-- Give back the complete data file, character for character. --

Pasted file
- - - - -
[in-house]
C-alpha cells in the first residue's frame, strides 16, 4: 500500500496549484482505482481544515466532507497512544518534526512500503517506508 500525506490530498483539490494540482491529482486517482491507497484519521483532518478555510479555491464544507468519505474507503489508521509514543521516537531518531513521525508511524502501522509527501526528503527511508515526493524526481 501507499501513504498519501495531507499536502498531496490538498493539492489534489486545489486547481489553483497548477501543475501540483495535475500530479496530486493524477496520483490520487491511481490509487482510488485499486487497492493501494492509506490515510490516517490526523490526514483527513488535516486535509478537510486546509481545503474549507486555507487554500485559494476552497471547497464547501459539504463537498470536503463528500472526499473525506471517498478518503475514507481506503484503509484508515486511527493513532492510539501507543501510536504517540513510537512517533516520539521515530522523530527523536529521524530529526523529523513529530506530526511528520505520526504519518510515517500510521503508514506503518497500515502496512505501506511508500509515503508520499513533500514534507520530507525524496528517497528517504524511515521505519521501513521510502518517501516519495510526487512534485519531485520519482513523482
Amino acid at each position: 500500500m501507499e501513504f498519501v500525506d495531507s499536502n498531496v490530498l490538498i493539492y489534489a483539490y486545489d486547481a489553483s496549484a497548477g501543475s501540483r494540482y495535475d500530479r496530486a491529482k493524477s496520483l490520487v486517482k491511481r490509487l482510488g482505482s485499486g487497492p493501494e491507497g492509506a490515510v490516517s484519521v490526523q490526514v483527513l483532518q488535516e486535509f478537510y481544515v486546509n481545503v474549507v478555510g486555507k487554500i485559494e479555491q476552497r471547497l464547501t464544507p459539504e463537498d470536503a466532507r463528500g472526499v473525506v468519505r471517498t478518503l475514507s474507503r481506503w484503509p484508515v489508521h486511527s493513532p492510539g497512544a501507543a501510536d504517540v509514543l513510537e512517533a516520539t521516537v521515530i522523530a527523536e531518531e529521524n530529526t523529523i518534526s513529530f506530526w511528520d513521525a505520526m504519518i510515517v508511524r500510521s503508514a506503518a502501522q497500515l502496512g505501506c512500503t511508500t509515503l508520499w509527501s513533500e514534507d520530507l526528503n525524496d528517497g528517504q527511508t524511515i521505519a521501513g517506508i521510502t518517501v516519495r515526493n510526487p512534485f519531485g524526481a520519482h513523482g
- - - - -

[in-house]
C-alpha cells in the first residue's frame, strides 16, 4: 500500500496549484482505482481544515466532507497512544518534526512500503517506508 500525506490530498483539490494540482491529482486517482491507497484519521483532518478555510479555491464544507468519505474507503489508521509514543521516537531518531513521525508511524502501522509527501526528503527511508515526493524526481 501507499501513504498519501495531507499536502498531496490538498493539492489534489486545489486547481489553483497548477501543475501540483495535475500530479496530486493524477496520483490520487491511481490509487482510488485499486487497492493501494492509506490515510490516517490526523490526514483527513488535516486535509478537510486546509481545503474549507486555507487554500485559494476552497471547497464547501459539504463537498470536503463528500472526499473525506471517498478518503475514507481506503484503509484508515486511527493513532492510539501507543501510536504517540513510537512517533516520539521515530522523530527523536529521524530529526523529523513529530506530526511528520505520526504519518510515517500510521503508514506503518497500515502496512505501506511508500509515503508520499513533500514534507520530507525524496528517497528517504524511515521505519521501513521510502518517501516519495510526487512534485519531485520519482513523482
Amino acid at each position: 500500500m501507499e501513504f498519501v500525506d495531507s499536502n498531496v490530498l490538498i493539492y489534489a483539490y486545489d486547481a489553483s496549484a497548477g501543475s501540483r494540482y495535475d500530479r496530486a491529482k493524477s496520483l490520487v486517482k491511481r490509487l482510488g482505482s485499486g487497492p493501494e491507497g492509506a490515510v490516517s484519521v490526523q490526514v483527513l483532518q488535516e486535509f478537510y481544515v486546509n481545503v474549507v478555510g486555507k487554500i485559494e479555491q476552497r471547497l464547501t464544507p459539504e463537498d470536503a466532507r463528500g472526499v473525506v468519505r471517498t478518503l475514507s474507503r481506503w484503509p484508515v489508521h486511527s493513532p492510539g497512544a501507543a501510536d504517540v509514543l513510537e512517533a516520539t521516537v521515530i522523530a527523536e531518531e529521524n530529526t523529523i518534526s513529530f506530526w511528520d513521525a505520526m504519518i510515517v508511524r500510521s503508514a506503518a502501522q497500515l502496512g505501506c512500503t511508500t509515503l508520499w509527501s513533500e514534507d520530507l526528503n525524496d528517497g528517504q527511508t524511515i521505519a521501513g517506508i521510502t518517501v516519495r515526493n510526487p512534485f519531485g524526481a520519482h513523482g